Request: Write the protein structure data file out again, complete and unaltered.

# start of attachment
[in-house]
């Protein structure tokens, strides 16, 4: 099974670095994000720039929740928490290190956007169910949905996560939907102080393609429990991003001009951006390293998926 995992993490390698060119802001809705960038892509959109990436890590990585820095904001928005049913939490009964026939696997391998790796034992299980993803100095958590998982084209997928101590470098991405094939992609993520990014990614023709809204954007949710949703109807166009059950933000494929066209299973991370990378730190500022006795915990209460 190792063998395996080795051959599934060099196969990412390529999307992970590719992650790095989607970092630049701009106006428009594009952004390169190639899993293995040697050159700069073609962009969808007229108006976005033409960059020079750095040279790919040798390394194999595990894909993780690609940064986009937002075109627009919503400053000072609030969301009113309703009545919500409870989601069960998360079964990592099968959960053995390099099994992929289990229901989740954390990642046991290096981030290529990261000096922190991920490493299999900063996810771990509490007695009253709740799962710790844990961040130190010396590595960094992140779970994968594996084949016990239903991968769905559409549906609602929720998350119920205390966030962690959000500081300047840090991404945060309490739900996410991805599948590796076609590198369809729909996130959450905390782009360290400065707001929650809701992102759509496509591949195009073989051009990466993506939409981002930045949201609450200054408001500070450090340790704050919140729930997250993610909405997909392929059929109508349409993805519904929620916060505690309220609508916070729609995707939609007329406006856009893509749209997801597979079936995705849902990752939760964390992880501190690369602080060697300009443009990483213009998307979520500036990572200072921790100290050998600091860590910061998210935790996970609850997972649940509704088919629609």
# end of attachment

[in-house]
């Protein structure tokens, strides 16, 4: 099974670095994000720039929740928490290190956007169910949905996560939907102080393609429990991003001009951006390293998926 995992993490390698060119802001809705960038892509959109990436890590990585820095904001928005049913939490009964026939696997391998790796034992299980993803100095958590998982084209997928101590470098991405094939992609993520990014990614023709809204954007949710949703109807166009059950933000494929066209299973991370990378730190500022006795915990209460 190792063998395996080795051959599934060099196969990412390529999307992970590719992650790095989607970092630049701009106006428009594009952004390169190639899993293995040697050159700069073609962009969808007229108006976005033409960059020079750095040279790919040798390394194999595990894909993780690609940064986009937002075109627009919503400053000072609030969301009113309703009545919500409870989601069960998360079964990592099968959960053995390099099994992929289990229901989740954390990642046991290096981030290529990261000096922190991920490493299999900063996810771990509490007695009253709740799962710790844990961040130190010396590595960094992140779970994968594996084949016990239903991968769905559409549906609602929720998350119920205390966030962690959000500081300047840090991404945060309490739900996410991805599948590796076609590198369809729909996130959450905390782009360290400065707001929650809701992102759509496509591949195009073989051009990466993506939409981002930045949201609450200054408001500070450090340790704050919140729930997250993610909405997909392929059929109508349409993805519904929620916060505690309220609508916070729609995707939609007329406006856009893509749209997801597979079936995705849902990752939760964390992880501190690369602080060697300009443009990483213009998307979520500036990572200072921790100290050998600091860590910061998210935790996970609850997972649940509704088919629609």